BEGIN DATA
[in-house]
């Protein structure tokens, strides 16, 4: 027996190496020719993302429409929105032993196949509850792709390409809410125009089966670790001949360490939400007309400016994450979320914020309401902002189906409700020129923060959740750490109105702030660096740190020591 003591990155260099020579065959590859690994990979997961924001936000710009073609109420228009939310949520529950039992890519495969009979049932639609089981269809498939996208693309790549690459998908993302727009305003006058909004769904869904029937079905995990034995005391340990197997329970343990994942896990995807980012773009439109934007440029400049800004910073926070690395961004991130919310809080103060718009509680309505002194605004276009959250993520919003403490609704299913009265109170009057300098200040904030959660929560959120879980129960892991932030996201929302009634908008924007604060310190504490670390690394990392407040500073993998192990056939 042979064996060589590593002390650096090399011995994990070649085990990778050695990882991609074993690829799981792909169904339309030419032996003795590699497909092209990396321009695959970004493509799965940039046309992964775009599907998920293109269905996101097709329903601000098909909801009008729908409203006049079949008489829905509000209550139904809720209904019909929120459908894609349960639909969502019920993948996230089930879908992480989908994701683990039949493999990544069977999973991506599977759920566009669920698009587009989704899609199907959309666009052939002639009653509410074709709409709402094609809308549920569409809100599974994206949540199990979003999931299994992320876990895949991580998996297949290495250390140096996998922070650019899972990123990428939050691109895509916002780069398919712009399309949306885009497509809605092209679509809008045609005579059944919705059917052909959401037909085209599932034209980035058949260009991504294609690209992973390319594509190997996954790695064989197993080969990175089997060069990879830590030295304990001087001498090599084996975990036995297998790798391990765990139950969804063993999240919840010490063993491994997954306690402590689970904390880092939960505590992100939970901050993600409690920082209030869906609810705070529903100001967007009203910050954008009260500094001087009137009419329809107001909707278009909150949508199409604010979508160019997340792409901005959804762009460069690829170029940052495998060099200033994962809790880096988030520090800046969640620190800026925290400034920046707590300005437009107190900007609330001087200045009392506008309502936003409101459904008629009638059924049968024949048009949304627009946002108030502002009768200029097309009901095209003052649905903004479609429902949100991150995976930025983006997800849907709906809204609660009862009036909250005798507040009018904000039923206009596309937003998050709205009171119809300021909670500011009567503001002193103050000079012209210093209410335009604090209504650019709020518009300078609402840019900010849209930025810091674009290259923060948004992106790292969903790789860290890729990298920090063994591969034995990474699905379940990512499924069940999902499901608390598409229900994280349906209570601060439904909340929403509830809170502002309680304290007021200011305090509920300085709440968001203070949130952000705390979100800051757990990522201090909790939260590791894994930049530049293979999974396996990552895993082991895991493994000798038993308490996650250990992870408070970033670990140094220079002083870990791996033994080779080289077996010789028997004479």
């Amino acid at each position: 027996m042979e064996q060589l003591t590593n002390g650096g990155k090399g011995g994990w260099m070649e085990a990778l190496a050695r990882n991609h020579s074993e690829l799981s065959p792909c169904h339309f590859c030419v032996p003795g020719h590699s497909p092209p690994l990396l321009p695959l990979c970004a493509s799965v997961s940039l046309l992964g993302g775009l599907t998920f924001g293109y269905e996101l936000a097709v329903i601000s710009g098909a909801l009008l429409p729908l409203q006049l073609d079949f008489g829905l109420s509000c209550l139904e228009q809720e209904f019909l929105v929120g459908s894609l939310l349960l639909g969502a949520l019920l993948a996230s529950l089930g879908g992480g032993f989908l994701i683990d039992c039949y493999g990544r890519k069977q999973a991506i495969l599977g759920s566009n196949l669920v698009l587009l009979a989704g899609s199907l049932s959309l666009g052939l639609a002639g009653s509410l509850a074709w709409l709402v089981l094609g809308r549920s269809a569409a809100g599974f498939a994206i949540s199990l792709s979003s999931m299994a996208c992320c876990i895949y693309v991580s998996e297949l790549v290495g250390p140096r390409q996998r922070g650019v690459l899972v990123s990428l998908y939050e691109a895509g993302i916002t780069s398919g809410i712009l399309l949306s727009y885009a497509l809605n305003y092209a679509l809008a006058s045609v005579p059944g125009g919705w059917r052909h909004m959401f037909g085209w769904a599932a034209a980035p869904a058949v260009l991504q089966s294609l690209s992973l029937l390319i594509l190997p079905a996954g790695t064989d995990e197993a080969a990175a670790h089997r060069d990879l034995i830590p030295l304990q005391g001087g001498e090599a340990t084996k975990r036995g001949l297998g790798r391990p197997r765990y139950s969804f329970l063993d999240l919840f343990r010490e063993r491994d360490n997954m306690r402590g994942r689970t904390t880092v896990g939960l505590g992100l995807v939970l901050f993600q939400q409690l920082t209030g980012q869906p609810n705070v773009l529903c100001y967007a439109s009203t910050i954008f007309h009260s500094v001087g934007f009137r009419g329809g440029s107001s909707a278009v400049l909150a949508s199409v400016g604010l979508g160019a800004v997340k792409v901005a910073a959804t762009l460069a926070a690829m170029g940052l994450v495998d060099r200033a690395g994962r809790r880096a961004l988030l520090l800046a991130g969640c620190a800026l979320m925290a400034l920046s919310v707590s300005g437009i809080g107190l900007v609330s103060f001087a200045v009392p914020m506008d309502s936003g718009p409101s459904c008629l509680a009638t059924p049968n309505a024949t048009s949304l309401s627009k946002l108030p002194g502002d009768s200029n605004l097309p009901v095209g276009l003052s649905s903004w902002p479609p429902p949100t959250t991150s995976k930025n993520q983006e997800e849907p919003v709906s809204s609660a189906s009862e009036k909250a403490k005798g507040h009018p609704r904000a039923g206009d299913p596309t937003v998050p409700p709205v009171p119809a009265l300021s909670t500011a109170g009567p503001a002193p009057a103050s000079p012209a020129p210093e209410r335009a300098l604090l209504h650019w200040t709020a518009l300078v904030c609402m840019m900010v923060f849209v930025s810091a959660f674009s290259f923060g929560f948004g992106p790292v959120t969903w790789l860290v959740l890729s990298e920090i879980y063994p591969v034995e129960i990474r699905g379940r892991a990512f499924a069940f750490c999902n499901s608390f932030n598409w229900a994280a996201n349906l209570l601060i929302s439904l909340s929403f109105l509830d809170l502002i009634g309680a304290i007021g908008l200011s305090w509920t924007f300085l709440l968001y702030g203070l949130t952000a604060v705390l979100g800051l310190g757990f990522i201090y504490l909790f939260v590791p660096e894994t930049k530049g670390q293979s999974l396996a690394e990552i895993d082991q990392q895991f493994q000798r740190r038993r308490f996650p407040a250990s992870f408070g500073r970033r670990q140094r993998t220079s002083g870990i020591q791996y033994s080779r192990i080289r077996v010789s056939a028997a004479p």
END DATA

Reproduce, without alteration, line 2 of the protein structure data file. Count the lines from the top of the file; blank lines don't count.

């Protein structure tokens, strides 16, 4: 027996190496020719993302429409929105032993196949509850792709390409809410125009089966670790001949360490939400007309400016994450979320914020309401902002189906409700020129923060959740750490109105702030660096740190020591 003591990155260099020579065959590859690994990979997961924001936000710009073609109420228009939310949520529950039992890519495969009979049932639609089981269809498939996208693309790549690459998908993302727009305003006058909004769904869904029937079905995990034995005391340990197997329970343990994942896990995807980012773009439109934007440029400049800004910073926070690395961004991130919310809080103060718009509680309505002194605004276009959250993520919003403490609704299913009265109170009057300098200040904030959660929560959120879980129960892991932030996201929302009634908008924007604060310190504490670390690394990392407040500073993998192990056939 042979064996060589590593002390650096090399011995994990070649085990990778050695990882991609074993690829799981792909169904339309030419032996003795590699497909092209990396321009695959970004493509799965940039046309992964775009599907998920293109269905996101097709329903601000098909909801009008729908409203006049079949008489829905509000209550139904809720209904019909929120459908894609349960639909969502019920993948996230089930879908992480989908994701683990039949493999990544069977999973991506599977759920566009669920698009587009989704899609199907959309666009052939002639009653509410074709709409709402094609809308549920569409809100599974994206949540199990979003999931299994992320876990895949991580998996297949290495250390140096996998922070650019899972990123990428939050691109895509916002780069398919712009399309949306885009497509809605092209679509809008045609005579059944919705059917052909959401037909085209599932034209980035058949260009991504294609690209992973390319594509190997996954790695064989197993080969990175089997060069990879830590030295304990001087001498090599084996975990036995297998790798391990765990139950969804063993999240919840010490063993491994997954306690402590689970904390880092939960505590992100939970901050993600409690920082209030869906609810705070529903100001967007009203910050954008009260500094001087009137009419329809107001909707278009909150949508199409604010979508160019997340792409901005959804762009460069690829170029940052495998060099200033994962809790880096988030520090800046969640620190800026925290400034920046707590300005437009107190900007609330001087200045009392506008309502936003409101459904008629009638059924049968024949048009949304627009946002108030502002009768200029097309009901095209003052649905903004479609429902949100991150995976930025983006997800849907709906809204609660009862009036909250005798507040009018904000039923206009596309937003998050709205009171119809300021909670500011009567503001002193103050000079012209210093209410335009604090209504650019709020518009300078609402840019900010849209930025810091674009290259923060948004992106790292969903790789860290890729990298920090063994591969034995990474699905379940990512499924069940999902499901608390598409229900994280349906209570601060439904909340929403509830809170502002309680304290007021200011305090509920300085709440968001203070949130952000705390979100800051757990990522201090909790939260590791894994930049530049293979999974396996990552895993082991895991493994000798038993308490996650250990992870408070970033670990140094220079002083870990791996033994080779080289077996010789028997004479």